I’ve never drank, not even a sip, and I want to keep it that way. I admire the people who are able to drink and not go overboard with it, but it seems to me those people are few and far between, and for me, I just don’t want to risk it. I’m really looking forward to your post about weight because I think a lot about this myself and how it affects me as a runner.

  2. Catrina
    31st October 2019 / 4:09 pm

    Well done on Sober October! Thanks for that post. A while back I noticed that when I drank alcohol my heart rate was through the roof (I wear my Garmin during the night). So I reviewed my drinking habits and now go by the following 2 rules: two consecutive days with no alcohol every week and never 2 days of alcohol in a row. That seems to work well.

  3. Lisa barnhart
    31st October 2019 / 4:32 pm

    Thanks for the honesty and openness of your posts! You are authentic and genuine and concerned with things on a deeper level, not just superficial stuff, and that’s why I continue to read your stuff after a few years!

    I’m here to remind you, as the mother of an adult son who also suffers from anxiety that has paralyzed his life, you have a TON of good things going on in your life! So many amazing accomplishments! Your parents must be very proud of you! I am very proud of you – and I don’t even know you!

    Back in the day, here was my alcohol approach when out dancing with girlfriends or at a wedding- I would stick to 4 light beers, then switch to a (literal) pitcher of water, no ice, at midnight. And hopefully finish with dancing until 2am. I would stick with only the very boring Miller lite — with its very predictable alcohol content. And no ice in the water – so that I could chug it a full glass at a time. If I ever got drunk, it was because I violated my own set of rules.

    Don’t worry so much, Charlie. You are wonderful!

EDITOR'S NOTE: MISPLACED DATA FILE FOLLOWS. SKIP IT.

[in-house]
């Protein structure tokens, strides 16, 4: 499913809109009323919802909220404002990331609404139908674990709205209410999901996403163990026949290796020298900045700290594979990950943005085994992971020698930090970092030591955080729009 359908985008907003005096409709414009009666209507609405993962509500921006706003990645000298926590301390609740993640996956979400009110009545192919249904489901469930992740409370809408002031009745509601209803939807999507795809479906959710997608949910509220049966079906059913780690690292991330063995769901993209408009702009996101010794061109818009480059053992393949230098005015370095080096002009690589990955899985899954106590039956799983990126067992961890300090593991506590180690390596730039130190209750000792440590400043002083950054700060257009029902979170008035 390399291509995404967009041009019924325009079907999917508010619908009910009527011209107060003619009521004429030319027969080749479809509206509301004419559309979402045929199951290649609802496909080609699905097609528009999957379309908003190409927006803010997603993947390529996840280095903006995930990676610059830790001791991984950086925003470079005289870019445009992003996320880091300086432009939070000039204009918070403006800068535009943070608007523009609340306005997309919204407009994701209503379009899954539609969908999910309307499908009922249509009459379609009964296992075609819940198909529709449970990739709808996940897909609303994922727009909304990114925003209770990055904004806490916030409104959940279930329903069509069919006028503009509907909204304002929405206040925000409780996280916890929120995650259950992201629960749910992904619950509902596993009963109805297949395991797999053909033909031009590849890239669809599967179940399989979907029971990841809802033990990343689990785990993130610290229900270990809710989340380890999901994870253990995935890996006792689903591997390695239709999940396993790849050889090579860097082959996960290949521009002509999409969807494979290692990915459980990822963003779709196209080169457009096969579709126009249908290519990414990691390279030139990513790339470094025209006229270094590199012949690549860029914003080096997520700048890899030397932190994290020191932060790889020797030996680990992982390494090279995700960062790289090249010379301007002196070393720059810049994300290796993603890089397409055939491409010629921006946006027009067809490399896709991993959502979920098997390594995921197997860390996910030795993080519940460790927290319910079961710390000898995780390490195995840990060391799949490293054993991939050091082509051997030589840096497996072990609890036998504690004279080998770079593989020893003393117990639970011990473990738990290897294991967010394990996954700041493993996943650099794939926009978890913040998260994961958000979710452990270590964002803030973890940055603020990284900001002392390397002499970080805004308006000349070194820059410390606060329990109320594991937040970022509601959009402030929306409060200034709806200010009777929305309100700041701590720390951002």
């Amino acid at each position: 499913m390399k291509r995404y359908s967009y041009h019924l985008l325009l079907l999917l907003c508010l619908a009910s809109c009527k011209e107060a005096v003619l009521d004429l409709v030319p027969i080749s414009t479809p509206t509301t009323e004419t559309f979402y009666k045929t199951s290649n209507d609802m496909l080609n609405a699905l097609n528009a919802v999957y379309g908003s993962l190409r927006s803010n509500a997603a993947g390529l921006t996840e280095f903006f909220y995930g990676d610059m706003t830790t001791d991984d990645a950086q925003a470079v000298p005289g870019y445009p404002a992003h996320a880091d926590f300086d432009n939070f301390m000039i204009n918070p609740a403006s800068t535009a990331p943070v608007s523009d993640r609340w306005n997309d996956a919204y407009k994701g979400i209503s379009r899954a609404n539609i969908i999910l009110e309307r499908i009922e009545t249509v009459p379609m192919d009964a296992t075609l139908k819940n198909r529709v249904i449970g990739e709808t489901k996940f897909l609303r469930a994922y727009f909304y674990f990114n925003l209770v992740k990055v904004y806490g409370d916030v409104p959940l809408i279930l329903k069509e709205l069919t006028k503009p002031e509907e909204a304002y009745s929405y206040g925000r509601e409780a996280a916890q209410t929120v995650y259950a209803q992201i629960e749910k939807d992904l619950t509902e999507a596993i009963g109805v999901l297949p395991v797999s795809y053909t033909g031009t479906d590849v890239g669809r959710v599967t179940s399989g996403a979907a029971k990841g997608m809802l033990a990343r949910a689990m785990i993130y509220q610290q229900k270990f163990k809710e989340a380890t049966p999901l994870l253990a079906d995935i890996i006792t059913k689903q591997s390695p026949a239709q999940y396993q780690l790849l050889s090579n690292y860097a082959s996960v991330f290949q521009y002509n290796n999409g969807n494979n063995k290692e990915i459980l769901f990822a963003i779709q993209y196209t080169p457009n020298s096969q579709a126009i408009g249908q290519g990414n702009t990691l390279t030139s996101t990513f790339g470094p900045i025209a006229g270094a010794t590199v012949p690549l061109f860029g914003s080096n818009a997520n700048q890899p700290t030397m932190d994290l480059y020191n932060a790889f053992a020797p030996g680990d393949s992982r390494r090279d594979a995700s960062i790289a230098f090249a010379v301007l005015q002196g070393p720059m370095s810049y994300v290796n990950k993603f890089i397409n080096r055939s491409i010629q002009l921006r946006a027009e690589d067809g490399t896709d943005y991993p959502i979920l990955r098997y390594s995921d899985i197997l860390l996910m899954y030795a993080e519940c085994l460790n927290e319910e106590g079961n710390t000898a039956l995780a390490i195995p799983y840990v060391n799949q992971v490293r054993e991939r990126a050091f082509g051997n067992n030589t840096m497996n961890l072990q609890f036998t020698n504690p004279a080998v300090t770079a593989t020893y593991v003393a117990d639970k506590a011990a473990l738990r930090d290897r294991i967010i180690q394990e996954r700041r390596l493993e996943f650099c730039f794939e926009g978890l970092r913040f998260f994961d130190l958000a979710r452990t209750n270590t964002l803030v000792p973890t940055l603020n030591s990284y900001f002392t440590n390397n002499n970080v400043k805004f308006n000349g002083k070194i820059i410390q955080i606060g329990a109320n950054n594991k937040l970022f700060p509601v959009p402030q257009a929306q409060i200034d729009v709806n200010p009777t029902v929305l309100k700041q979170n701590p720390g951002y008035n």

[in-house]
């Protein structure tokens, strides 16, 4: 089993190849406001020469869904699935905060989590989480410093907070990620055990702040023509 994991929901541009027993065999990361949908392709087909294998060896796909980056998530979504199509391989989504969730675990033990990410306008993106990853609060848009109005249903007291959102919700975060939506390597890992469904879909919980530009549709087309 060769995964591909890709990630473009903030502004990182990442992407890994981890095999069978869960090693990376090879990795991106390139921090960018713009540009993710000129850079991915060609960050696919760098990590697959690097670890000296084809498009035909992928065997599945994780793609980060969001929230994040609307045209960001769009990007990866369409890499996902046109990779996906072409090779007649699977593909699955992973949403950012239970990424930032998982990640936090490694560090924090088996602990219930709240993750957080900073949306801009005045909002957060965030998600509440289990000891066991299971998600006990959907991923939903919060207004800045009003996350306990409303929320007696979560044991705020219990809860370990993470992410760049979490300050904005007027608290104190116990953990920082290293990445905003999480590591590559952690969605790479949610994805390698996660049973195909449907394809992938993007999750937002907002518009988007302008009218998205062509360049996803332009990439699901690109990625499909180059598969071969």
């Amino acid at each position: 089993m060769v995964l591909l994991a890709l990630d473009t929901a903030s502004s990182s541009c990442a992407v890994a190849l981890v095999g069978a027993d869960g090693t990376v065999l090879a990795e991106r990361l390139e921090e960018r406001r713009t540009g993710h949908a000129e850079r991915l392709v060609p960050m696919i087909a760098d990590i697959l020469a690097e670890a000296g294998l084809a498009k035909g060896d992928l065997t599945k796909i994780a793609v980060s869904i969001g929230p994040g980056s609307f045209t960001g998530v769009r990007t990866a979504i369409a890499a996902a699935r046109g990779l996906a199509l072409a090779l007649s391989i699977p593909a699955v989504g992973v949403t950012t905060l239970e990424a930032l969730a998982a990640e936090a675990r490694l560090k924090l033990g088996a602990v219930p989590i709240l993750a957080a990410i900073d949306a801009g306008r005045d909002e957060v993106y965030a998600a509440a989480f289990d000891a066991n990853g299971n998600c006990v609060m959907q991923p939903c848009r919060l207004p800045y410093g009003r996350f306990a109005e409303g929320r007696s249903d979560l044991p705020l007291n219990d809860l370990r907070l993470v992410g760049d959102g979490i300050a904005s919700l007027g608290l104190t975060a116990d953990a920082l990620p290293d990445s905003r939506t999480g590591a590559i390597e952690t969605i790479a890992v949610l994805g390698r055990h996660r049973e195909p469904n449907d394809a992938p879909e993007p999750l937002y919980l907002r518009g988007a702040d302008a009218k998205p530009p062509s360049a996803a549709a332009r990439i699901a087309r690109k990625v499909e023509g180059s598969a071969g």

4. Liz Johnson
    31st October 2019 / 4:40 pm

    I did dry January this year and it was a nice way to reset after the festive period. Definitely showed me I don’t need a drink to enjoy myself and I now often choose zero % beers, or beer juice as I call it, when I’m out. Good work.

  5. 31st October 2019 / 5:03 pm

    Three years ago I simply just stopped drinking. I used to be a social drinker, but even at events or at dinner with friends, I really only ever ordered just one. Despite the fact that I never had any issues with alcohol, I realized that the only reason I was ordering a drink in the first place was simply to fit in: to have something in my hands or—as you noted—to take the edge off my social anxiety. Giving up drinking was my way of confronting these fears head on and learning to exist in social situations without any sort of crutch. I know this would not be a feasible or desirable solution for everyone, but it was a way of forcing myself to get better at something that used to make me uncomfortable.

  6. W. Purves
    31st October 2019 / 7:21 pm

    Well done – keep up the moderation. G.

  7. Rick Nielson
    1st November 2019 / 1:51 pm

    I could never be moderate in drinking beer and wine so I gave it up completely, that was 38 years ago. Have never looked back or missed it actually. Hard alcohol never appealed to me, it’s like swilling petrol. Yuck.

  8. kristi O'Donnell
    1st November 2019 / 5:08 pm

    I did a sober January this year (except for five days in which I knew would be hard for me to not drink). However, I had them marked on my calendar. I loved it. After a full month of drinking nonstop in December, my husband and I needed it.

    I also learned that my sweet tooth was almost unbearable to handle.I learned about the kon mari method and basically redid our house. I ran better. Most times, if I’m running three miles with my girlfriends, I don’t care about pounding the booze. So, when I stopped, my running was faster and I lasted longer. My skin did look a little better I think, but like you, I didn’t really notice much due to the increased sweet intake.

    Good for you! I’m actually thinking of doing the rest of November (except thanksgiving day) sober. We went to Japan and indulged and then we have had friends in town/world series baseball going. So, lots of late nights and drinking.

  9. Kate
    1st November 2019 / 9:32 pm

    I’ve been forced to give up alcohol (as I’m on a two-year course of chemotherapy) and to be entirely honest, whilst I missed it for about 6 weeks, I now can’t imagine drinking ever again at all (and I’m only 32.) In the past year I’ve been to hen-dos, weddings, balls and parties and haven’t felt that I’ve missed out – more that I’m just lucky to be there!

  10. 3rd November 2019 / 12:05 pm

    Being careful of alcohol is critical to health. A small glass of wine per day increases breast cancer risk by 6-9%.

    It is also very calorific and one can easily put on too much weight which adversely affects ones running performance. An excellent book ‘Racing Weight’ by Matt Fitzgerald explains how important it is to have a lean body weight to enhance running times.

    Like others have commented, complete abstention from alcohol is probably the most optimal route for health and running. And these days there are good non alcoholic options available.

Leave a Reply